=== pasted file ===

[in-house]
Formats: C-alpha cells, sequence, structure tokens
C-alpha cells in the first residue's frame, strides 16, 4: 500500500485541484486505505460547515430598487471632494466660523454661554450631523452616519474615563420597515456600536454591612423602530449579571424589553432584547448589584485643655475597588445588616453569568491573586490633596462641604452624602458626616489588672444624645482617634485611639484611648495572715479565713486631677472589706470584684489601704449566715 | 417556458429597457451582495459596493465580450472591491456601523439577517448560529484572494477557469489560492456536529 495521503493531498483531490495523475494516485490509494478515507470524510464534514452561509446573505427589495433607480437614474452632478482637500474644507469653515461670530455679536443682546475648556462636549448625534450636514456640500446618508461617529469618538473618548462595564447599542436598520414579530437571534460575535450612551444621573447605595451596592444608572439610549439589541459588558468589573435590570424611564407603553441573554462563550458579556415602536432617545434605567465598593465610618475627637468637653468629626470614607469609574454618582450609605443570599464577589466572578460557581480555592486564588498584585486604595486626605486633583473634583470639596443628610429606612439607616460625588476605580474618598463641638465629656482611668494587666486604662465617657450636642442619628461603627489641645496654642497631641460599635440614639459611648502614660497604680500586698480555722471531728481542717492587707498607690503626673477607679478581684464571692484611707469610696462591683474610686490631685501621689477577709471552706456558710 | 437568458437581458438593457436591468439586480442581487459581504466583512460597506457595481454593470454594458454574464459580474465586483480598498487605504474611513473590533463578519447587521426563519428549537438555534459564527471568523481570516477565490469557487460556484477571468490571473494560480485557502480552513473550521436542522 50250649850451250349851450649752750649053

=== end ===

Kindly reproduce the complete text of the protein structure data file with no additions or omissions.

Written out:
[in-house]
Formats: C-alpha cells, sequence, structure tokens
C-alpha cells in the first residue's frame, strides 16, 4: 500500500485541484486505505460547515430598487471632494466660523454661554450631523452616519474615563420597515456600536454591612423602530449579571424589553432584547448589584485643655475597588445588616453569568491573586490633596462641604452624602458626616489588672444624645482617634485611639484611648495572715479565713486631677472589706470584684489601704449566715 | 417556458429597457451582495459596493465580450472591491456601523439577517448560529484572494477557469489560492456536529 495521503493531498483531490495523475494516485490509494478515507470524510464534514452561509446573505427589495433607480437614474452632478482637500474644507469653515461670530455679536443682546475648556462636549448625534450636514456640500446618508461617529469618538473618548462595564447599542436598520414579530437571534460575535450612551444621573447605595451596592444608572439610549439589541459588558468589573435590570424611564407603553441573554462563550458579556415602536432617545434605567465598593465610618475627637468637653468629626470614607469609574454618582450609605443570599464577589466572578460557581480555592486564588498584585486604595486626605486633583473634583470639596443628610429606612439607616460625588476605580474618598463641638465629656482611668494587666486604662465617657450636642442619628461603627489641645496654642497631641460599635440614639459611648502614660497604680500586698480555722471531728481542717492587707498607690503626673477607679478581684464571692484611707469610696462591683474610686490631685501621689477577709471552706456558710 | 437568458437581458438593457436591468439586480442581487459581504466583512460597506457595481454593470454594458454574464459580474465586483480598498487605504474611513473590533463578519447587521426563519428549537438555534459564527471568523481570516477565490469557487460556484477571468490571473494560480485557502480552513473550521436542522 50250649850451250349851450649752750649053